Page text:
I Want the Wide American Earth

POCATELLO — Asian and Pacific Americans make up more than five percent of the U.S. population—more than 17 million people—and those numbers are growing. Their ancestral roots represent more than 50 percent of the world, extending from East Asia to Southeast Asia, and from South Asia to the Pacific Islands and Polynesia.

In commemoration of this important history, “I Want the Wide American Earth: An Asian Pacific American Story” opened at the Idaho Museum of Natural History (IMNH), on September 20 and will run through November 30. “I Want the Wide American Earth” was created by the Smithsonian Asian Pacific American Center and the Smithsonian Institution Traveling Exhibition Service (SITES). The exhibition is supported by a grant from the W.K. Kellogg Foundation. 

In this first exhibition of its kind, the Smithsonian celebrates Asian Pacific American history across a multitude of diverse cultures and explores how Asian Pacific Americans have shaped and been shaped by the course of the nation’s history. “I Want the Wide American Earth” tells the rich and complex stories of the very first Asian immigrants, including their participation in key moments in American history: Asian immigrants panned in the Gold Rush, hammered ties in the Transcontinental Railroad, fought on both sides in the Civil War and helped build the nation’s agricultural system.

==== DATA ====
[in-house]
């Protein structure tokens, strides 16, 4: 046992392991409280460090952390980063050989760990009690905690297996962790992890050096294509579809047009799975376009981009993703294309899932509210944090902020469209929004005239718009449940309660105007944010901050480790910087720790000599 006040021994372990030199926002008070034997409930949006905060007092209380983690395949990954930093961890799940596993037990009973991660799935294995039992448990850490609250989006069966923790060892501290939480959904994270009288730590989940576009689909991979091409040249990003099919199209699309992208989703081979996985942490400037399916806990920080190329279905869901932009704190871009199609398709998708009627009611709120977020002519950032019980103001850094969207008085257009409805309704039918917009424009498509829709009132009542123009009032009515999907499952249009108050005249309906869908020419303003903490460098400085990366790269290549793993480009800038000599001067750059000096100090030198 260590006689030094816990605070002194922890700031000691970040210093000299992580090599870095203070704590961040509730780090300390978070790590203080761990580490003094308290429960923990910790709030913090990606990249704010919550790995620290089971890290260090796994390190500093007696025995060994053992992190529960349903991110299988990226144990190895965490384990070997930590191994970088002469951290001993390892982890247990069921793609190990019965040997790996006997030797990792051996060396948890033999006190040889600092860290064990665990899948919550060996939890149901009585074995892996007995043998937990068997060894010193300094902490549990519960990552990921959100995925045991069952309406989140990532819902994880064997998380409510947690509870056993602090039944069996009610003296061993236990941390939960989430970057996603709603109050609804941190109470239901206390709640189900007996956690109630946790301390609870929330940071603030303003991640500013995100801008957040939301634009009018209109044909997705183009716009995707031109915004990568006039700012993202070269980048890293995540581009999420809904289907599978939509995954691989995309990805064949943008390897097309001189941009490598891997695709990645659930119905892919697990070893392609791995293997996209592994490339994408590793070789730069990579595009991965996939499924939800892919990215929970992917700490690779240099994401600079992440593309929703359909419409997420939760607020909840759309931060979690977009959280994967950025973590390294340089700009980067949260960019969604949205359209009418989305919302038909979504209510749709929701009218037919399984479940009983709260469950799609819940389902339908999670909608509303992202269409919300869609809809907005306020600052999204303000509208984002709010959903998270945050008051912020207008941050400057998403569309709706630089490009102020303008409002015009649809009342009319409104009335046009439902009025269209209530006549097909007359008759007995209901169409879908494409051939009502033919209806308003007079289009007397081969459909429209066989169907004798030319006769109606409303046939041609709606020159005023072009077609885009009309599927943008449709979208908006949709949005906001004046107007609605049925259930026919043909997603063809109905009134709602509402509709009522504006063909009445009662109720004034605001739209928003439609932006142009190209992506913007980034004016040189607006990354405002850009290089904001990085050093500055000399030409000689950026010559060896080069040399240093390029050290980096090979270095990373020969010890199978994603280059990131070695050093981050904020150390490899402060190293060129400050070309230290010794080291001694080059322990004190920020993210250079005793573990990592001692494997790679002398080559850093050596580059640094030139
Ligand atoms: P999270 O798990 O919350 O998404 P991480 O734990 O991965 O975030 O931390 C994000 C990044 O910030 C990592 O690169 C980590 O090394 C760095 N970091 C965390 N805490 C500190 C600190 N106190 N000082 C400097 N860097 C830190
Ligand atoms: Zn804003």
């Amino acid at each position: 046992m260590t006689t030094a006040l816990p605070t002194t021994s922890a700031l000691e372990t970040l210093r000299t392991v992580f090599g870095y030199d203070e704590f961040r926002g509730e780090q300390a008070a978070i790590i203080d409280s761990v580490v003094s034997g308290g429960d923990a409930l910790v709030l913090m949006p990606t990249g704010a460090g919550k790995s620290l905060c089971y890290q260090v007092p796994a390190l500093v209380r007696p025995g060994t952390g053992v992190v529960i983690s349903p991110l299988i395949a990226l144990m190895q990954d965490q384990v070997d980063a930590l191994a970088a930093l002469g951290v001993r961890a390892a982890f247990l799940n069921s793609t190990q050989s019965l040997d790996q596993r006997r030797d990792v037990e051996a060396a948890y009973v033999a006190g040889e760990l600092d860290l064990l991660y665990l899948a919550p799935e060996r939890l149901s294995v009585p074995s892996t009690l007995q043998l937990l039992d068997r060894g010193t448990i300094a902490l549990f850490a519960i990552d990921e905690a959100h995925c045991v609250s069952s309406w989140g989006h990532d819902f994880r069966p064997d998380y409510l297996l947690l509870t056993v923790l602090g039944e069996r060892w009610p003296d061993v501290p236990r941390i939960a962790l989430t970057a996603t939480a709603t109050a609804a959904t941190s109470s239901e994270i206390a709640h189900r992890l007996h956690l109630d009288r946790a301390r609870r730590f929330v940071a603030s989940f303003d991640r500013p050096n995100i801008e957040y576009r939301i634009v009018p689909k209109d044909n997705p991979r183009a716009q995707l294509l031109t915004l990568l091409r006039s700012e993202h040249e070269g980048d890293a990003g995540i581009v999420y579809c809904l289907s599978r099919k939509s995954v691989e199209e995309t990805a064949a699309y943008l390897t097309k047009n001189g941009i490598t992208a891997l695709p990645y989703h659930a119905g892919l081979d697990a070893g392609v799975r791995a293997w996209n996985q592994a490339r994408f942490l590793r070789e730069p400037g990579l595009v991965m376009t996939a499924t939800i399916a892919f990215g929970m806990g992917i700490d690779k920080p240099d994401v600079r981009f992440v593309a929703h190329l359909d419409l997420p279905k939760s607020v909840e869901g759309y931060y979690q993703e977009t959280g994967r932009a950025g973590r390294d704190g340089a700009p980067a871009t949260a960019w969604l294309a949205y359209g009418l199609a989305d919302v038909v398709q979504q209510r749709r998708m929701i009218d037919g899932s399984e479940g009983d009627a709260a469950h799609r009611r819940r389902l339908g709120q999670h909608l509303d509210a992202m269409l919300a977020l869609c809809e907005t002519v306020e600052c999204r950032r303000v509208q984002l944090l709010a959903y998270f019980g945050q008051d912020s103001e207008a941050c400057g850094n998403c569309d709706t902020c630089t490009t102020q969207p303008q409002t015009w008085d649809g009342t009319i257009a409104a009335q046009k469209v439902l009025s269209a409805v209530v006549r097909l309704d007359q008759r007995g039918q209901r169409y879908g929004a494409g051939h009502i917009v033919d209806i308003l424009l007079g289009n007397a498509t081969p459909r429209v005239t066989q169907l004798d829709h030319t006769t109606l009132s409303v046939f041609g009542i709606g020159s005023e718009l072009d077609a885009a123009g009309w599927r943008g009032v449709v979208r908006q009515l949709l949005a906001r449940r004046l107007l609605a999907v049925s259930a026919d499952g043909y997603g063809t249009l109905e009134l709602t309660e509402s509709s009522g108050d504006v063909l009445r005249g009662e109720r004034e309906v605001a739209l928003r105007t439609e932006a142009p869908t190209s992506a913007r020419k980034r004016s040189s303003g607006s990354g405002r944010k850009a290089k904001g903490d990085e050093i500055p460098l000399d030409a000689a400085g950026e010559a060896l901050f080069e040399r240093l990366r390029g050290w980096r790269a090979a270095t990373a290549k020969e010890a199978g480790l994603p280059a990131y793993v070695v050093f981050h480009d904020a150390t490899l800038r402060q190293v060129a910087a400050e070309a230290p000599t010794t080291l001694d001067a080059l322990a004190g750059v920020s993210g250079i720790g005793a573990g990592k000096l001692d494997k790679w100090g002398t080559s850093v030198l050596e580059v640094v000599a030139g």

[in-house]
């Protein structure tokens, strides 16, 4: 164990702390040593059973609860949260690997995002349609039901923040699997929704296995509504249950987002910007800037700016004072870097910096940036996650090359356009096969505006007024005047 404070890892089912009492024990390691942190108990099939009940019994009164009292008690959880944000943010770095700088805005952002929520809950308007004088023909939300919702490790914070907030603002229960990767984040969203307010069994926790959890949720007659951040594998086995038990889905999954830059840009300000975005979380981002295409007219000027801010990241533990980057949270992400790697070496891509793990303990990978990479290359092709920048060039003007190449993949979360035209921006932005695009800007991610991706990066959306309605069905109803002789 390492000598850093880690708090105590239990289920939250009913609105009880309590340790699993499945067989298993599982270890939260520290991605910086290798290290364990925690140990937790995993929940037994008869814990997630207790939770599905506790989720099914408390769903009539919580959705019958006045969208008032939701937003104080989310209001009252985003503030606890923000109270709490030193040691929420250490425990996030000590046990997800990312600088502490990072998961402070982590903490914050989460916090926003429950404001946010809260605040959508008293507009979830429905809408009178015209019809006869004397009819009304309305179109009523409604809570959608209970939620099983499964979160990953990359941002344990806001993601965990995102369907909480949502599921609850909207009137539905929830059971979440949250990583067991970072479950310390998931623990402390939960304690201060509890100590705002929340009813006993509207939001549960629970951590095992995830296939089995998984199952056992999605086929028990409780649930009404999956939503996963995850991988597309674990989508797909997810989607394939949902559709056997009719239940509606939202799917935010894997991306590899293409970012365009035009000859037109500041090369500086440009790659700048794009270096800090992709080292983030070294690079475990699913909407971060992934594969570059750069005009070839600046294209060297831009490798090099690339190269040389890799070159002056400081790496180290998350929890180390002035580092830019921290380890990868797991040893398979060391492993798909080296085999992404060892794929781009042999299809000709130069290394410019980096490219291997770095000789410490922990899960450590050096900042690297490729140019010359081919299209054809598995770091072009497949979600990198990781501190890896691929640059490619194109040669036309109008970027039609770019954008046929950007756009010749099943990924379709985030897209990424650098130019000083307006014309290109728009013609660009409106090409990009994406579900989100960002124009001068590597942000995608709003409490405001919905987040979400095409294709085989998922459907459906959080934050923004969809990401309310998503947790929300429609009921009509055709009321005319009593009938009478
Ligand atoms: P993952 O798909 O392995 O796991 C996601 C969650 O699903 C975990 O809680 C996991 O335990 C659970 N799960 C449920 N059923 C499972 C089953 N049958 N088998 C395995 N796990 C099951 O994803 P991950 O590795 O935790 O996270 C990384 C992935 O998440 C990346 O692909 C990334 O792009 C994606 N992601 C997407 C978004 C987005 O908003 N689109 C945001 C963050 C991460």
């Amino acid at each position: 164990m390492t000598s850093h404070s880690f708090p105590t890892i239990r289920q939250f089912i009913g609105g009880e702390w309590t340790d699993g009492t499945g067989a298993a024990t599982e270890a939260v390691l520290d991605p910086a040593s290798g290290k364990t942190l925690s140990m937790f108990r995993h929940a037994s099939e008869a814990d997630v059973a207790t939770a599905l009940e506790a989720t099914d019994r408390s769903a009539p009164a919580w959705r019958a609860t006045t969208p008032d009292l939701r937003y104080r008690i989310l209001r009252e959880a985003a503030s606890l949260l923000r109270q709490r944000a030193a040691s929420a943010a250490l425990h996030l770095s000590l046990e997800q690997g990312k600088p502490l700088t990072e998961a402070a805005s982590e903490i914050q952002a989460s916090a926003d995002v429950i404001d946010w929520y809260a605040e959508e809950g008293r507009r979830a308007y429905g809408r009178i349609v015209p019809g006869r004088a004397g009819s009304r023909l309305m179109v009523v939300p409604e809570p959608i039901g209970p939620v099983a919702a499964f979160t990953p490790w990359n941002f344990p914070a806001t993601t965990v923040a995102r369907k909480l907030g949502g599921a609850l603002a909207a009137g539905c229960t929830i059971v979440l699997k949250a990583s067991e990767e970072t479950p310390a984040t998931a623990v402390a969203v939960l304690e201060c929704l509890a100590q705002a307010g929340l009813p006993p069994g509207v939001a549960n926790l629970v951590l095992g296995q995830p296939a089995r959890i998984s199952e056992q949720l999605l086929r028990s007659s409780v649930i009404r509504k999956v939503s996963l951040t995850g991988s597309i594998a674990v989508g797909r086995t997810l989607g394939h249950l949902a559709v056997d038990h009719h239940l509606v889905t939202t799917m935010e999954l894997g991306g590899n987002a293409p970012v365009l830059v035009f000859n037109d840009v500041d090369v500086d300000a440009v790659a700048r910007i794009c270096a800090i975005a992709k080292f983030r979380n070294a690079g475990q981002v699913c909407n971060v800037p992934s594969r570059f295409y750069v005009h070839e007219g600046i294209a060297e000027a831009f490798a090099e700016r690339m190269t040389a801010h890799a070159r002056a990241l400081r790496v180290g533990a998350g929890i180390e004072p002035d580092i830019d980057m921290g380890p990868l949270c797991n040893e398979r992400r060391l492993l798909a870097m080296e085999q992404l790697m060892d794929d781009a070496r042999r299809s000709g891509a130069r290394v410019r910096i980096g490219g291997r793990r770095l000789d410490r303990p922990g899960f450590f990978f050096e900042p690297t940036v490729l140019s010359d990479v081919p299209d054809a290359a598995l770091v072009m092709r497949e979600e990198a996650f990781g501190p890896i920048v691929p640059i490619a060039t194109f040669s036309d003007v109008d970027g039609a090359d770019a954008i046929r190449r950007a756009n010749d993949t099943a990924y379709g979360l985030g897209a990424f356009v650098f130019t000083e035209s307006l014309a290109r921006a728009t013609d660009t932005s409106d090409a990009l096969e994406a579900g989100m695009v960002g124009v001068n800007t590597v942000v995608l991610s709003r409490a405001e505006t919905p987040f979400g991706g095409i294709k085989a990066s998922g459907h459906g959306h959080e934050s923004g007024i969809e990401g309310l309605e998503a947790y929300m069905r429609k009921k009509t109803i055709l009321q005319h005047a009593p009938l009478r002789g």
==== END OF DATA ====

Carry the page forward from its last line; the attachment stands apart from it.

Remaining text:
Through the decades, Asian immigrants struggled against legal exclusion, civil rights violations and unlawful detention, such as the 120,000 Japanese who were interred during World War II. Since the 1960s, vibrant new communities, pan-Asian, Pacific Islander and cross-cultural in make-up, have blossomed.

At the same time, IMNH, an Affiliate of the Smithsonian Institution, will open “Hidden Histories: Stories of Asian Pacific Americans in Idaho.” This exhibit will explore how Asian Pacific Americans influenced Idaho’s history, from the Chinese in mining and railroading to Hawaiians in the fur trade. In addition, one can learn about the two Japanese internment camps in Idaho: Minidoka Internment Camp (or Camp Hunt) in southern Idaho and Kooskia Internment Camp in northern Idaho.

Also featured in the exhibit are the stories and experiences of people of Asian or Pacific Islander decent in Idaho. “Hidden Histories” will run from September 2014 to Summer 2015 and several lectures are planned beginning with R. Gregory Nokes on October 16, 2014 in the College of Education room 243 at 7 pm. Mr. Nokes is the author of Massacred for Gold, Chinese in Hells Canyon and he will be lecturing on his research for this book.

While at the museum one can also enjoy our other exhibits currently on display: When Giants Roamed; Prehistoric Carnivores, Lifeways: Traditions on the Snake River Plain; Gems of Idaho; and The Atlatl and Dart. Admission is $5 for adults, $2 for college students with accompanying ID, and $1 for K-12 (children not yet in Kindergarten are free). IMNH also has a membership program that offers differing levels of benefits and museum exclusives. To learn more about becoming a member of IMNH, about the museum, or educational classes please visit imnh.isu.edu, call 208-282-3168, or visit the IMNH’s Facebook page.